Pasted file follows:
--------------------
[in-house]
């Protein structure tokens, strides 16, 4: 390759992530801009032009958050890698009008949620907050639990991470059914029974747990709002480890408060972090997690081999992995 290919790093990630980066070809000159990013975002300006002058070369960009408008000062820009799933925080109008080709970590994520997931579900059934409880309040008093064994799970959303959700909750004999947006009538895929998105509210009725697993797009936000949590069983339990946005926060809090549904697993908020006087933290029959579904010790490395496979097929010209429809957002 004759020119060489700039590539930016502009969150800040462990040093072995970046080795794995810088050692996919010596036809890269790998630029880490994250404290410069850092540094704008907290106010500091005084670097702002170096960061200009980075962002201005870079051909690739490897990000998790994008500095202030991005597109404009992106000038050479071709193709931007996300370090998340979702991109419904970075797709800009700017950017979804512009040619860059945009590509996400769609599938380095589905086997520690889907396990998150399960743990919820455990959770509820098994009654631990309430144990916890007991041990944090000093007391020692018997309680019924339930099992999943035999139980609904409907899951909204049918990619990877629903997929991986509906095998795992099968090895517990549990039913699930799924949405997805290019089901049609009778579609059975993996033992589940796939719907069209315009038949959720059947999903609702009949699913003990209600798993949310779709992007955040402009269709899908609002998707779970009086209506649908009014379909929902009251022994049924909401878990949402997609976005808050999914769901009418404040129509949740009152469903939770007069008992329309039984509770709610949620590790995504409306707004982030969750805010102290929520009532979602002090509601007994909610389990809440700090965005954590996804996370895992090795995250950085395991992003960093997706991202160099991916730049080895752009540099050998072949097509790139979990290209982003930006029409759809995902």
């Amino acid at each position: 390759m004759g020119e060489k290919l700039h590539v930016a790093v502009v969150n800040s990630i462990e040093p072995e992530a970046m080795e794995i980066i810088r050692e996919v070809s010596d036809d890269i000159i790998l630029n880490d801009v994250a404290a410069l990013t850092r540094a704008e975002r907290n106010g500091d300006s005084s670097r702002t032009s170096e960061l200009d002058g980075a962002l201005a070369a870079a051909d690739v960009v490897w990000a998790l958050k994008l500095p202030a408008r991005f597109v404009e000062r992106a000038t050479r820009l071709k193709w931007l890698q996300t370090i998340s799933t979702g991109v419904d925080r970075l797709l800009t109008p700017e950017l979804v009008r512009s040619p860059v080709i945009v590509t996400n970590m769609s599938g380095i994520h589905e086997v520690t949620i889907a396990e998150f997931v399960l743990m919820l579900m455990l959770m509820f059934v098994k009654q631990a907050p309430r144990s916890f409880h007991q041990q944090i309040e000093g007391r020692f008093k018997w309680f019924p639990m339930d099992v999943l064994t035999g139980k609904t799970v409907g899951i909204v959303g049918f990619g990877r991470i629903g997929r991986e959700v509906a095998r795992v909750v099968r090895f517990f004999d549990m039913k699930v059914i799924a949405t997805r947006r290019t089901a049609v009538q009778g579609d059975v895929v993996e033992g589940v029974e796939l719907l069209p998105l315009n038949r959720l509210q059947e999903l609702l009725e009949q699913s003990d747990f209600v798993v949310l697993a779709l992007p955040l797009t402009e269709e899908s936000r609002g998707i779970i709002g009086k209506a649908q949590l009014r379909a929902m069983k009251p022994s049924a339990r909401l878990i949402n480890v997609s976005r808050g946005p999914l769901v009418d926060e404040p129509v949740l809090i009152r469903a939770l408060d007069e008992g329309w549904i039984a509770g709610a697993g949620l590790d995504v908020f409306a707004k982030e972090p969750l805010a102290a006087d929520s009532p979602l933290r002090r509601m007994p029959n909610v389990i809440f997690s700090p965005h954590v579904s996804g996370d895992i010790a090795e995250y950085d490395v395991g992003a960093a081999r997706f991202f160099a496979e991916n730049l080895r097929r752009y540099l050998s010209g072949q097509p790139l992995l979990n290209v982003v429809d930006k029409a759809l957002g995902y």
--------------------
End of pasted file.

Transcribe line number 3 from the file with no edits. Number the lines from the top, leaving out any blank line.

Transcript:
């Amino acid at each position: 390759m004759g020119e060489k290919l700039h590539v930016a790093v502009v969150n800040s990630i462990e040093p072995e992530a970046m080795e794995i980066i810088r050692e996919v070809s010596d036809d890269i000159i790998l630029n880490d801009v994250a404290a410069l990013t850092r540094a704008e975002r907290n106010g500091d300006s005084s670097r702002t032009s170096e960061l200009d002058g980075a962002l201005a070369a870079a051909d690739v960009v490897w990000a998790l958050k994008l500095p202030a408008r991005f597109v404009e000062r992106a000038t050479r820009l071709k193709w931007l890698q996300t370090i998340s799933t979702g991109v419904d925080r970075l797709l800009t109008p700017e950017l979804v009008r512009s040619p860059v080709i945009v590509t996400n970590m769609s599938g380095i994520h589905e086997v520690t949620i889907a396990e998150f997931v399960l743990m919820l579900m455990l959770m509820f059934v098994k009654q631990a907050p309430r144990s916890f409880h007991q041990q944090i309040e000093g007391r020692f008093k018997w309680f019924p639990m339930d099992v999943l064994t035999g139980k609904t799970v409907g899951i909204v959303g049918f990619g990877r991470i629903g997929r991986e959700v509906a095998r795992v909750v099968r090895f517990f004999d549990m039913k699930v059914i799924a949405t997805r947006r290019t089901a049609v009538q009778g579609d059975v895929v993996e033992g589940v029974e796939l719907l069209p998105l315009n038949r959720l509210q059947e999903l609702l009725e009949q699913s003990d747990f209600v798993v949310l697993a779709l992007p955040l797009t402009e269709e899908s936000r609002g998707i779970i709002g009086k209506a649908q949590l009014r379909a929902m069983k009251p022994s049924a339990r909401l878990i949402n480890v997609s976005r808050g946005p999914l769901v009418d926060e404040p129509v949740l809090i009152r469903a939770l408060d007069e008992g329309w549904i039984a509770g709610a697993g949620l590790d995504v908020f409306a707004k982030e972090p969750l805010a102290a006087d929520s009532p979602l933290r002090r509601m007994p029959n909610v389990i809440f997690s700090p965005h954590v579904s996804g996370d895992i010790a090795e995250y950085d490395v395991g992003a960093a081999r997706f991202f160099a496979e991916n730049l080895r097929r752009y540099l050998s010209g072949q097509p790139l992995l979990n290209v982003v429809d930006k029409a759809l957002g995902y």